Chui, our big yellow truck can seat 24, thankfully there are only 13 of us in the back so plenty of space to move around, lie down and sleep and spread out our belongings. There is also the beach- an elevated day bed at the back of the truck where the roof of the truck comes off so you can kneel and poke your head out to watch the scenery unfold ahead of you. I'm writing this from the comfort of said bed, looking out to the Udsungwa mountains, rising majestically from the otherwise flat plains, straight ahead.
We left our bush camp, where we sat around the fire and star gazed last night, taking in both the northern and Southern Hemisphere skies due to our proximity to the equator, at 7.30am and drove slowly along the main road which passes through the Mikumi National Park where from our vantage point, we easily spotted elephants, zebra, buffalo, baboons, wart hogs, wilderbeest and not so easily spotted, giraffe. Now before coming to Africa, I always imagined giraffes with their long I necks to be rather easy to spot in the wild...not so. They are very very well camouflaged.
We also had the prime position of watching out truck being pulled by the police for driving too fast. We all thought we must have been stopped for driving too slow as we had crawled past the animals and unless you are paying the park fees to game drive, you have to drive at a minimum speed. But no, the police chose to stop us for speeding. Now being stopped for alleged driving offences in Tanzania is not uncommon. As soon as we entered Tanzania from Kenya just over three weeks ago, the bus we had taken was stopped twice, in the space of about 4 mile on the pretext of checking we all had seatbelts on, and then that the bus carried breakdown signs. It's not that the Tanzanian police take a very strict approach to road safety, they are just very interested in the chai, or bribe. This time 30,000 TSh/ £9 was paid, and that was after much arguing between Alan and Often, (guide and driver) and the 4 police officers. We were an easy target- a truck full of muzungus and they said as much, telling Alan he had a lot of money.
We're driving 250km or so today, to Iringa. I'm on cook duty so I'm heading to the local market with Often, to buy vegetables as I am cooking a roast dinner for 15 people on the two gas burners and some charcoal fires. Unfortunately I think I'll struggle to procure Yorkshire puddings so it will be limited to roast beef, roast potatoes with garlic and lots of veg.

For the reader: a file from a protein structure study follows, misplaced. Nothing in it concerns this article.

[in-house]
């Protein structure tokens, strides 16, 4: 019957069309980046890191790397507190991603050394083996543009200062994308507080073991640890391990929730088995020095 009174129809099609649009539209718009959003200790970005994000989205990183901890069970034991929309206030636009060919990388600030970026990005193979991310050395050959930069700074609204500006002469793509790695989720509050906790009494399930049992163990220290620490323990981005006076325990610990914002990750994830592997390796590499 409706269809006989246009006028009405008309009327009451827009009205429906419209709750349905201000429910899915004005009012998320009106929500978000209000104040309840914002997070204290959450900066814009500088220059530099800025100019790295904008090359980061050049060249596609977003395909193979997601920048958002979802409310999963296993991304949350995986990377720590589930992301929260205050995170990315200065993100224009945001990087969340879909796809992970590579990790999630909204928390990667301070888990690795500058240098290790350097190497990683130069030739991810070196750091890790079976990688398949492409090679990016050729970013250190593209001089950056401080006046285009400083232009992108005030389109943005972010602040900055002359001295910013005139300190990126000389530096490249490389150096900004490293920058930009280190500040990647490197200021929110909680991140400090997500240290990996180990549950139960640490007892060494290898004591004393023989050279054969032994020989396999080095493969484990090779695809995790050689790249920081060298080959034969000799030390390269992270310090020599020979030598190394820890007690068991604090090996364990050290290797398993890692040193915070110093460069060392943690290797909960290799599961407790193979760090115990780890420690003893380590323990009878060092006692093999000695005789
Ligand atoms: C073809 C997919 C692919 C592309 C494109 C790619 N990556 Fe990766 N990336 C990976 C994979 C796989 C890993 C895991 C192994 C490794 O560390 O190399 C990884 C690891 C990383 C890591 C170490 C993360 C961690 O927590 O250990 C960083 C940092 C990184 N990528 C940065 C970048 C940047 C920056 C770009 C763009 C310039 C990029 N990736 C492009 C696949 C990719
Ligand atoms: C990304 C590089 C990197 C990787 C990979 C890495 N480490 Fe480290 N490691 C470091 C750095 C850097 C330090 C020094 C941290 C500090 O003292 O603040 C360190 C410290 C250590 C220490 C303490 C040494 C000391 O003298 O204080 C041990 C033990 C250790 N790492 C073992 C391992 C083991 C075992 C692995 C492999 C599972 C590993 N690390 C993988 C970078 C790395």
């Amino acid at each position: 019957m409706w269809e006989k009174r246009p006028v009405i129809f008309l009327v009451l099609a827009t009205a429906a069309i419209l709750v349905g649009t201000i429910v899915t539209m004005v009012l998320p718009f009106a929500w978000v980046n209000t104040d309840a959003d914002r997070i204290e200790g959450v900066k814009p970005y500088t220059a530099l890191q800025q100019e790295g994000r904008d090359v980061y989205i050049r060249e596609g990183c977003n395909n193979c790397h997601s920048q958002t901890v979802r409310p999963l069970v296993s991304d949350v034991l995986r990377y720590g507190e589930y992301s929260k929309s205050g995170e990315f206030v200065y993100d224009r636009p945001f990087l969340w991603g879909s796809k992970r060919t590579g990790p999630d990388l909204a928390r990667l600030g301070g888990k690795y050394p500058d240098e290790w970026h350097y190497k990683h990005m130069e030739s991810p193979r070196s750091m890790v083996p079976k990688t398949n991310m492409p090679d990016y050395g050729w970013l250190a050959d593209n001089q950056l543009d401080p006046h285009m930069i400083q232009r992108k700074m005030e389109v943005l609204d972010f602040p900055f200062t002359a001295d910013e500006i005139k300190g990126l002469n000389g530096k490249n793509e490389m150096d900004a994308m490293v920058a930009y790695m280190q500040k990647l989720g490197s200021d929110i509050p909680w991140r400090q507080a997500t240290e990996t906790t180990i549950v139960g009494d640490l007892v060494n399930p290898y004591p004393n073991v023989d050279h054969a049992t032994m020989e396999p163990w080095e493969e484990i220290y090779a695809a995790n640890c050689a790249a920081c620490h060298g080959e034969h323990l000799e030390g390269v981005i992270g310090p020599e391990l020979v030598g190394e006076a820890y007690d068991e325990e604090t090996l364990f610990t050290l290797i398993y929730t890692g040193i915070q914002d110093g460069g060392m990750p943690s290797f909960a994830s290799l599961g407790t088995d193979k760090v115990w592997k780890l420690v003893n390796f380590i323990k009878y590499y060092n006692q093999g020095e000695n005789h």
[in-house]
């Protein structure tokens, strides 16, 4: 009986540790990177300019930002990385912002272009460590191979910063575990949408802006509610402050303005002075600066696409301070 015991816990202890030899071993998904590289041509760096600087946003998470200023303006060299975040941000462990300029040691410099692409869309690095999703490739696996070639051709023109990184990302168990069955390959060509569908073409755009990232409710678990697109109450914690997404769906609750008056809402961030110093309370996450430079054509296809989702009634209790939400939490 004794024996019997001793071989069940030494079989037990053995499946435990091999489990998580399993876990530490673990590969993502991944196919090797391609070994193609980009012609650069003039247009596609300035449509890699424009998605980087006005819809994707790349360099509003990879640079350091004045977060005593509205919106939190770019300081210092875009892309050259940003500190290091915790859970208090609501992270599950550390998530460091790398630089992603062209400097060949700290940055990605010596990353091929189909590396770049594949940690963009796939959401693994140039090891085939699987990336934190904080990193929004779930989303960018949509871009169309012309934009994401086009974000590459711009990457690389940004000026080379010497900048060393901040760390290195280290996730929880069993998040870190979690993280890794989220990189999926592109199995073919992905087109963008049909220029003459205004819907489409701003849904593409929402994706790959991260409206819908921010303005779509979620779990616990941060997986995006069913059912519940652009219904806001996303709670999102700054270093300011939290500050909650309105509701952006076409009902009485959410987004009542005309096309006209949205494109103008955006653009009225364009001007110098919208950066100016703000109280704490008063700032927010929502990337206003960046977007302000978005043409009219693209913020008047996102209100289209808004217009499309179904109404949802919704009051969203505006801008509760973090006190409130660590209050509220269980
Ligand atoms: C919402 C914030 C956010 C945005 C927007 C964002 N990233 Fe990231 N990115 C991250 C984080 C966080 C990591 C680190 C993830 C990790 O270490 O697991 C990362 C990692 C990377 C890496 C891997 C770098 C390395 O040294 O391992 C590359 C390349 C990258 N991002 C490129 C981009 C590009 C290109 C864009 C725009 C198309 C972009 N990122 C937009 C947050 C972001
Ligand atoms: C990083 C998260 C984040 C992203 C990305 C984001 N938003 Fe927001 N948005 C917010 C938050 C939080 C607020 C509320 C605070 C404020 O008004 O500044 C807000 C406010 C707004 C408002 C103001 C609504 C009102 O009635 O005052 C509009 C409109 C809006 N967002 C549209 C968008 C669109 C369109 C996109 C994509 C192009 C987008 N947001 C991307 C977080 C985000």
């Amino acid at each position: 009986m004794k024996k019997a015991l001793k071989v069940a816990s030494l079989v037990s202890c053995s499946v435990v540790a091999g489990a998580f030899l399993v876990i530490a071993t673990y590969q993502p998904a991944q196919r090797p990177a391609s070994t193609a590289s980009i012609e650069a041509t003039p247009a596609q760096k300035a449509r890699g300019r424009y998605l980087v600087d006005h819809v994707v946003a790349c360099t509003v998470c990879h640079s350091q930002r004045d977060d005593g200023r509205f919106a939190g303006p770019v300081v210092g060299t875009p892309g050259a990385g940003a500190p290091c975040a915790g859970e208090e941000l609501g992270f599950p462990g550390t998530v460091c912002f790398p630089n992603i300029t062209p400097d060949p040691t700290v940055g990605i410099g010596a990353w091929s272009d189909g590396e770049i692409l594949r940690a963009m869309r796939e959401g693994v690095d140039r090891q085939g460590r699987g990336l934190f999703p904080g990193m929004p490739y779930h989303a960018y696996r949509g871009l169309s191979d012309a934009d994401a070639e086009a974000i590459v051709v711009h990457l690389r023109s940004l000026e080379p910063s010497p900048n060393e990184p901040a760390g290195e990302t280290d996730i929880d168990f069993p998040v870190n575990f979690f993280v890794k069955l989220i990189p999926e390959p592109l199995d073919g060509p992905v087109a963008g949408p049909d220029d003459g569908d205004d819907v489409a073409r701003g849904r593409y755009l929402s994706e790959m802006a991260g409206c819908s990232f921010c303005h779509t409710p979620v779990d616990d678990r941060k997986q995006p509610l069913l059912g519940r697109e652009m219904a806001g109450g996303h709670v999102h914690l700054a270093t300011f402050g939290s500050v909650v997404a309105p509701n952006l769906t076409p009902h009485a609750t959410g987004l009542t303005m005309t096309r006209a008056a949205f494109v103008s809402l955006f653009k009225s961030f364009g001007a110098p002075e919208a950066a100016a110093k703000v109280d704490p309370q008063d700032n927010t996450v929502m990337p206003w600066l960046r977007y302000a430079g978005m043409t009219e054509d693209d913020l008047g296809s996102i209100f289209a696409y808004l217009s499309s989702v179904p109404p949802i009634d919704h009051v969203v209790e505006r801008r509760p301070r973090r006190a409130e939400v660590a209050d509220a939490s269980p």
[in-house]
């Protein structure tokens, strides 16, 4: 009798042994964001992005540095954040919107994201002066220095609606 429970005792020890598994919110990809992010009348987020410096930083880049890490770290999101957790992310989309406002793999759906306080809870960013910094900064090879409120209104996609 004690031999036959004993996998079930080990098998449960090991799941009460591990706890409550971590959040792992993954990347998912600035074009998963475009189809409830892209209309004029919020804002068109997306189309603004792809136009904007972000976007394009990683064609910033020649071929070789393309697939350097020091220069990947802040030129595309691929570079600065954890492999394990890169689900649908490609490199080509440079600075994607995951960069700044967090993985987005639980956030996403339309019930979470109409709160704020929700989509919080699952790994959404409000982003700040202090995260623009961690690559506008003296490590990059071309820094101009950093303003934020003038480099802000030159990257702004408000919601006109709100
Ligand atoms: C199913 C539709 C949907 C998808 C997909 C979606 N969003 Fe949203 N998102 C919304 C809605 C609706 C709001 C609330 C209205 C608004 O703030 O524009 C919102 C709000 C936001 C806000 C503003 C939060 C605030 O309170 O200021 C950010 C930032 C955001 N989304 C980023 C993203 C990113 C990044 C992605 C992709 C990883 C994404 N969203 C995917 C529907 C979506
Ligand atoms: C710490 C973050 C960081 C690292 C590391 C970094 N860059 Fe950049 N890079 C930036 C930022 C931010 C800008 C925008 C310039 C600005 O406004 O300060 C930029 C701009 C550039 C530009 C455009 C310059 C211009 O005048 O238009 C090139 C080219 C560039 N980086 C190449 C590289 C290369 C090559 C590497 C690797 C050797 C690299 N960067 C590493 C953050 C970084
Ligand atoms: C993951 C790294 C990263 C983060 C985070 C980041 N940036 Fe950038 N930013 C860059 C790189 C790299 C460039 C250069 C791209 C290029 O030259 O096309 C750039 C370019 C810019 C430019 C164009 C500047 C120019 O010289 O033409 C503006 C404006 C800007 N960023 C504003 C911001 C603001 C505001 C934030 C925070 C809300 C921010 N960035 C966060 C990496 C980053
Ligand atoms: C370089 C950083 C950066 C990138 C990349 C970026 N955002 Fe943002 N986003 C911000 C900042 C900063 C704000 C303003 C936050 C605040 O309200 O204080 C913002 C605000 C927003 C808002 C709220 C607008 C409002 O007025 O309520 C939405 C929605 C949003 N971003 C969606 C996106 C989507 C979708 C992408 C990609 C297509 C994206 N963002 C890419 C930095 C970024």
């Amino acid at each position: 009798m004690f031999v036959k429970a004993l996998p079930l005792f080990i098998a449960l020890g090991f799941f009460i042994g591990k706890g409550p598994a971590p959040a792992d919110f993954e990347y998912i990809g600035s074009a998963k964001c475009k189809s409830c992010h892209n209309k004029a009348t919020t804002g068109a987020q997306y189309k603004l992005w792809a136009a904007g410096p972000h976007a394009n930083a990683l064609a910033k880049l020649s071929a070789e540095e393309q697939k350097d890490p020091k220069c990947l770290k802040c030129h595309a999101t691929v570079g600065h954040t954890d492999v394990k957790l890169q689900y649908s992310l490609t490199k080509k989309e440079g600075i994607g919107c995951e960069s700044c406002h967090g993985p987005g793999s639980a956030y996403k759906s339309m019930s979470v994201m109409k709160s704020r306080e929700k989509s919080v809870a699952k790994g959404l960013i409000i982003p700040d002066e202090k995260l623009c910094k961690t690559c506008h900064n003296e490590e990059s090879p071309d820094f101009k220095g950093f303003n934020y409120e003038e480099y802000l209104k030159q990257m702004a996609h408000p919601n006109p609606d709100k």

Some people don't like the days where we have hours of driving. I don't mind them. I either look out of the side of the truck, with the tarpaulin windows rolled up, or at the front sat on the beach, taking in Africa life; waving to the children or young men on motorbikes who wave a friendly hello to us, looking out to the shack after shack selling baskets of the same fruit or veg- developing a USP doesn't seem to be a concern, watch the children fetch pails of water in the morning from the river or local well and watch the women in admiration, wondering how they carry such heavy weighs on their heads, often not even holding their wares in place. Developing this posture and core strength is still something that alludes me despite frequent Pilates and yoga classes!
Others prefer to play cards, battleship, scrabble or charades or read, which I also enjoy and am half way through my third book in 4 weeks.
Sun 23rd August
We've been on the road for nine and a half hours with no stop other than quick loo stops at the side of the road and the border crossing from Tanzania to Malawi, which was efficient taking only one hour and far less chaotic than our Kenya to Tanzania crossing. For lunch I've eaten 8 of those little doughnut things, half a huge avocado and a couple of passion fruit. Cutting the latter open with the pen knife resulted in tony slicing his finger open..... Who said I was the accident prone one?! Yesterday we had to fish out an eye bath from the first aid kit for him.
I figure that the amount of veg I consumed last night as part of the roast dinner I made makes up for the appalling diet when we are on the road.
We've passed through more mountains and increasing verdant landscapes in southern Tanzania, passing tea and banana plantations. Malawi from the few miles we've seen is beautiful. Not only the very rural countryside but the people too. In Tanzania the children would wave, smiling and shouting 'muzungus' but here everyone waves. The woman carrying babies, the woman working in the fields, the men walking along the road pulling their donkeys and the young boys riding their bicycles, daring to lift one hand to wave even as a truck passes next to them. And the children of course, who positively shriek with excitement when we wave back.
Whereas in Tanzania, young boys would loiter on their motorbikes, and there would be at least one motorbike repair shop in each tiny little village, here the mode of transport is the bicycle. I haven't yet seen a motorbike and only one car on the very quiet, very flat road.
We're en route to Chitimba at the Northern end of Lake Malawi. I'll write again in a few days. I will no doubt end up posting a few blog posts at once as Internet isn't that reliable throughout Malawi.